that I believed them sincere. It is difficult to ascertain the real fact. I wish it was either peace or war between us; but now we must not touch them, for by proclamation they are declared under the protection of the law, as British subjects.
The British lucerne which I sowed, is coming up well: our native lucerne is like it in woody stem, but stronger; its leaves are more like those of the pea, and taste like them; it bears a pea-pod also, and has a red pea blossom. Red clover thrives here better than white. A person who has got Col. Laton's grant, on the opposite side of the river (opposite J. H. Wright's), is parcelling it out to labourers, and there are already four different lots taken by persons of that class, from twenty to one hundred acres. This has cut up all his grant, for the whole frontage is given away; but he is no farmer; and as he intends keeping a store, it will answer his purpose. This subdivision of land will be very serviceable to our neighbourhood, as it will afford a supply of labour, and create a small demand for meat.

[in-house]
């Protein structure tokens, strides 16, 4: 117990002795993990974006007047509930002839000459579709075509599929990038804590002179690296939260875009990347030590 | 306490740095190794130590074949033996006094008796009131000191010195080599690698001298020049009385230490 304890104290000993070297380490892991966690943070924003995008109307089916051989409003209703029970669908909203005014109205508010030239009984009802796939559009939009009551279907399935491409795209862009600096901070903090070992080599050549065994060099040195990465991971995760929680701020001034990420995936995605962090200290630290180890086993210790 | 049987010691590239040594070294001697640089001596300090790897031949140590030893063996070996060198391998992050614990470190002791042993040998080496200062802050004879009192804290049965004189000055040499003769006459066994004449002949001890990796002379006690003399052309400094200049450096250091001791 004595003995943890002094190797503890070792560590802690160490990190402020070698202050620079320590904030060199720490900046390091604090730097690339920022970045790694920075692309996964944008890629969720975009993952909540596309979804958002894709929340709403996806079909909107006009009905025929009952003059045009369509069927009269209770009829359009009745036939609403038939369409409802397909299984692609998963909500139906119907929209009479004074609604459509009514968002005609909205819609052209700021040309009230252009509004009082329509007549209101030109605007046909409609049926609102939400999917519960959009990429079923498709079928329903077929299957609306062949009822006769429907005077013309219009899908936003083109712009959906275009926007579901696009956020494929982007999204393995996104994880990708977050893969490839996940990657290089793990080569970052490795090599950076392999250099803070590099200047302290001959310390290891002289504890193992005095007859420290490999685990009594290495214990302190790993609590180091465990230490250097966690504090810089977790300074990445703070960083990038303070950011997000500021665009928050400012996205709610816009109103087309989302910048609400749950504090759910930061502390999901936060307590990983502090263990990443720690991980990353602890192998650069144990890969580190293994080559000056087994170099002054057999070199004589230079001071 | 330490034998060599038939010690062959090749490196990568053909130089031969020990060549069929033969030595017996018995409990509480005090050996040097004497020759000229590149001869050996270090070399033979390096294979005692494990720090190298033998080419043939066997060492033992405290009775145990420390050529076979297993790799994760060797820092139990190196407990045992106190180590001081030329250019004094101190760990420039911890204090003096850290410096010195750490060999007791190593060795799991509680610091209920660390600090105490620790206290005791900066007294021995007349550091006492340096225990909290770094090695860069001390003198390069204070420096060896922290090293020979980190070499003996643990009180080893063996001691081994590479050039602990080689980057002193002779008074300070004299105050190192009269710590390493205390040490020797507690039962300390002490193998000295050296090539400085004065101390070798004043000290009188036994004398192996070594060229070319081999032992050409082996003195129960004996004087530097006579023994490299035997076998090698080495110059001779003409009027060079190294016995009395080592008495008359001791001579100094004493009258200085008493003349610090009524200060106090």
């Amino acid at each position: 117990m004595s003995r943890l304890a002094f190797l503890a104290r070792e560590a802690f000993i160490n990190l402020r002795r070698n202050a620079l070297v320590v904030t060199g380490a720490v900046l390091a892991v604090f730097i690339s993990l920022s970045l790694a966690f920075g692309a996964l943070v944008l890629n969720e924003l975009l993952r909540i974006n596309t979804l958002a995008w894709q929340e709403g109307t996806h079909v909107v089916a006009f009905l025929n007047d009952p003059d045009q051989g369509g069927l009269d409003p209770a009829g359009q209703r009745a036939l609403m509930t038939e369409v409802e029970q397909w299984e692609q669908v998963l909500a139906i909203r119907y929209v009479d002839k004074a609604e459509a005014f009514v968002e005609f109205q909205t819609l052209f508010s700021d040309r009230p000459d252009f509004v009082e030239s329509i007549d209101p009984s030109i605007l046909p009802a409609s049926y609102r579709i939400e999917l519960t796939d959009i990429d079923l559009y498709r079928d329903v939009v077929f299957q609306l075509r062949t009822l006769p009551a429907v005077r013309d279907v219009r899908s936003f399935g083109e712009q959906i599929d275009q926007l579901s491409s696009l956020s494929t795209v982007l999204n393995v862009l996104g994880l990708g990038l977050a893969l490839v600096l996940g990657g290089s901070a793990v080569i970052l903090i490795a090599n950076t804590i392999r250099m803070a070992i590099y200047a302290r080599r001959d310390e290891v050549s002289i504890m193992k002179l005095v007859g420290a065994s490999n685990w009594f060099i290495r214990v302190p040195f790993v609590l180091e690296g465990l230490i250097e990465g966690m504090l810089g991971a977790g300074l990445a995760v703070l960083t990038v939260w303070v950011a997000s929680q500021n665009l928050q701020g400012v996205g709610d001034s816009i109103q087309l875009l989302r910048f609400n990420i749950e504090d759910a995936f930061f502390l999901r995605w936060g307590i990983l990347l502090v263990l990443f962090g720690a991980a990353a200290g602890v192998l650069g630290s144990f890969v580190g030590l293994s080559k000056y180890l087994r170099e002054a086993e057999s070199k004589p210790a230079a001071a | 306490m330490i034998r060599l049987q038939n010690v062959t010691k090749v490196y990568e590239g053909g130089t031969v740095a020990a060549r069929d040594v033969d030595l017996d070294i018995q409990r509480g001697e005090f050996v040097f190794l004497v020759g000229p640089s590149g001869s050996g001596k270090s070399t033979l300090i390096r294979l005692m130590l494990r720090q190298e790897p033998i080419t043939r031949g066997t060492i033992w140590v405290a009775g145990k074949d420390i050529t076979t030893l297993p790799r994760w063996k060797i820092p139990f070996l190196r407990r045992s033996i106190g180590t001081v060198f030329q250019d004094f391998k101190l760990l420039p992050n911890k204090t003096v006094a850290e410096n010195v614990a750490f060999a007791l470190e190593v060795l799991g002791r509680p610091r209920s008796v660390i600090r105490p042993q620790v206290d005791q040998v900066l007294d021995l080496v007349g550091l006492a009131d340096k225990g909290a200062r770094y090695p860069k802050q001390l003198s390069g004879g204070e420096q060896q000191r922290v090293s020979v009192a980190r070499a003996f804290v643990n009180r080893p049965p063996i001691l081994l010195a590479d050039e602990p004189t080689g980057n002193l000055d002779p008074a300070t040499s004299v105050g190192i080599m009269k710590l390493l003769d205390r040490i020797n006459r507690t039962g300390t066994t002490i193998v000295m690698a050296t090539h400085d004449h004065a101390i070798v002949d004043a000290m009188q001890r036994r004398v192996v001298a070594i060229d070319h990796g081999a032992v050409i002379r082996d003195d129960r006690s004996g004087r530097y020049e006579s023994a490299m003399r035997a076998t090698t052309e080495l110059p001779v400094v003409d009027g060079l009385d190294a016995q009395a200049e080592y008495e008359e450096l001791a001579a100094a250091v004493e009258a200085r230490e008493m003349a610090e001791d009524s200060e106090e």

I have seen nothing of the natives since they killed the pig; perhaps they wish to give themselves time to digest it, and me time to digest the loss of it. However, I feel inclined to apply to this loss what the Spanish proverb says to misfortune—"Ben vengas si vengas sola." I shall get off cheaply, when compared with last year, if I lose no more.
14th.—Mr. Bull came this evening to consider what was to be done about the natives. He wishes still to exercise hospitality towards them; and I agree with him, that if we do not make an effort to come to a friendly understanding and arrangement with them they will annoy us, for we are not able to drive them away so as to secure ourselves, without their extermination. Each tribe has its distinct ground; and they will, of course, rather adhere to it, dispute its possession, and take their revenge on the intruders, then fall back on other tribes of their own countrymen, and fight their